Throughout the afternoon from the top of that building, papers, little bits of paper and rolls of toilet paper were constantly released, everything that came to hand was material to protest. In late afternoon we found out that the stock had finished just because they were then throwing the yellow pages… the breeze was also helping us to send out the protests directly to the U.S. Embassy, in the trees, in its garden and surroundings. At the top of the building we saw men in suits, the cause was [the paper] …
"Civil non-obedience for Timor Loro Sa'e" in front of UN Headquarters in Lisbon, Portugal, September 1999. Photo by Flickr user nopasaran, used with permission. [16]

"Civil non-obedience for Timor Loro Sa'e" in front of the US Embassy in Lisbon, Portugal, September 1999. Photo by Flickr user nopasaran, used with permission.

While the East Timor Action Network put people on the streets in September 1999, it was also able to count on the phone calls and letters of over ten thousand Americans [17]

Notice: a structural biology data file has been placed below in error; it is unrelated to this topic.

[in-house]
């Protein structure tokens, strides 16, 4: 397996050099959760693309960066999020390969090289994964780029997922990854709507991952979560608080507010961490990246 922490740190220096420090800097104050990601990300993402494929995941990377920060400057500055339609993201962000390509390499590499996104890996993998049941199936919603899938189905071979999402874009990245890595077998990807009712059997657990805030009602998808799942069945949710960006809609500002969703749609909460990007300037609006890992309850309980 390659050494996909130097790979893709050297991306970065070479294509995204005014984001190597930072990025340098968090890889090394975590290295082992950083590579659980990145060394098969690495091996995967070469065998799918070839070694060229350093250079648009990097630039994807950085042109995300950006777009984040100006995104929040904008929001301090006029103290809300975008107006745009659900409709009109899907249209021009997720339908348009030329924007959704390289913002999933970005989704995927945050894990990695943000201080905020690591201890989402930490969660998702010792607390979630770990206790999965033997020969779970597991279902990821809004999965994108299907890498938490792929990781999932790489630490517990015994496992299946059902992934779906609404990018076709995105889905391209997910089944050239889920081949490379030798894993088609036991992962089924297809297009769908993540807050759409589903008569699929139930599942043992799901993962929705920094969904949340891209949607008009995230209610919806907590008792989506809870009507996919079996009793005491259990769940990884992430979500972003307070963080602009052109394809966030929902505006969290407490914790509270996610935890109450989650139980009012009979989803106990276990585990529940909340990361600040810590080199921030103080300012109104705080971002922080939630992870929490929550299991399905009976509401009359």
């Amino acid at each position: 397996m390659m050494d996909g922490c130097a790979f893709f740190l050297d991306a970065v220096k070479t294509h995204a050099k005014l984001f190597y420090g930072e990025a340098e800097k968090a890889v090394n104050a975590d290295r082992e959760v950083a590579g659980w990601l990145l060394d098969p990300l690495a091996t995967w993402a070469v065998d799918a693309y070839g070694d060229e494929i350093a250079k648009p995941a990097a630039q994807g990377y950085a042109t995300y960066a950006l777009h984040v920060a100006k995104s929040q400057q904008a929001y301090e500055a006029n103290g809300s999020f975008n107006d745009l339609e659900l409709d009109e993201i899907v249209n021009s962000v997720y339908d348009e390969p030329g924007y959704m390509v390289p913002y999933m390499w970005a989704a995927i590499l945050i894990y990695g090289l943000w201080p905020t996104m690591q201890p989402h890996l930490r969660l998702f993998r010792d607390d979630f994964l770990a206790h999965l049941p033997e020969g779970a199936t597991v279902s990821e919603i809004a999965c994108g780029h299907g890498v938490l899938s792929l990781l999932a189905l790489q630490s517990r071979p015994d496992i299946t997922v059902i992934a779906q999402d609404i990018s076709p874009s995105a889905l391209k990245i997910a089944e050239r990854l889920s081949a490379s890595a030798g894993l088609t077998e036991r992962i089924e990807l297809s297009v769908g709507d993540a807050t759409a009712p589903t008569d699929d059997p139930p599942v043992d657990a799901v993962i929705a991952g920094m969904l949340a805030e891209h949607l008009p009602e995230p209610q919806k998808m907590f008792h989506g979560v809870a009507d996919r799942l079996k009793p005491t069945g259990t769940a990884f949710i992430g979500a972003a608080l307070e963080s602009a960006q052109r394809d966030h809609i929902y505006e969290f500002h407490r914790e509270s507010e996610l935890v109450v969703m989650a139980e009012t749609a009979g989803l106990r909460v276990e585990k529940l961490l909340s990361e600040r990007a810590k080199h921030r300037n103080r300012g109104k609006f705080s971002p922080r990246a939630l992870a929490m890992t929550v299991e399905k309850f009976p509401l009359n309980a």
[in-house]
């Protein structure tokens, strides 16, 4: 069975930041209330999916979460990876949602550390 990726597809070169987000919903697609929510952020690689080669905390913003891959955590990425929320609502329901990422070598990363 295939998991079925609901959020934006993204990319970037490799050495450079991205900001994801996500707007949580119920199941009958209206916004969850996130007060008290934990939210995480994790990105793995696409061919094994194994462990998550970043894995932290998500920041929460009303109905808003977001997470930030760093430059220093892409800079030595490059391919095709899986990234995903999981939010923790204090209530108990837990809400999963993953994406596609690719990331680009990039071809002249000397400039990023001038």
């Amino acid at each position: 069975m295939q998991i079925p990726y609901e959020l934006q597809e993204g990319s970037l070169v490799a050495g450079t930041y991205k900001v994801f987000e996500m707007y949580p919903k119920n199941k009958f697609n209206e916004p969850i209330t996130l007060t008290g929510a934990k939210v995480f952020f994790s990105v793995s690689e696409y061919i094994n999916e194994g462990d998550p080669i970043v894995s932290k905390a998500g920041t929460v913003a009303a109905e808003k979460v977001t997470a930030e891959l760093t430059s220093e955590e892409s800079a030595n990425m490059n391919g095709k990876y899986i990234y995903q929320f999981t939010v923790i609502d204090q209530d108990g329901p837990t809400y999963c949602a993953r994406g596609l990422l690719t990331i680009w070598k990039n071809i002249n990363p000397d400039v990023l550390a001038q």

ETAN grew during 1999, enlarging our membership from 8,500 to 11,700. […] Using our experience and national activist network developed through eight years of dedication to a cause many called hopeless, ETAN mobilized public and official pressure. […] In September, ETAN’s web site was visited by more than 40,000 people a week. […] During September, our most active staff and volunteers were featured or quoted in countless mainstream media articles and programs, reaching tens of millions. ETAN activists authored op-eds in major U.S. newspaper, wrote letters to the editor, and appeared on local and national radio and TV shows.

On the other side of the world, the decisive moment for international intervention happened on the eve of the APEC summit in New Zealand, when Bill Clinton privately met with Pacific leaders. Only days prior he had announced the suspension of US military training with Indonesia. According to blogger Nigel Morley of “Writing for the Future [18]

To some readers this may seem fanciful but when Timorese Nobel Peace Prize winner José Ramos-Horta met United States (U.S.) President Bill Clinton at the APEC meeting in New Zealand in 1999, Clinton remarked that Ramos-Horta had more influence with Congress than he did (Zubrycki: 2002).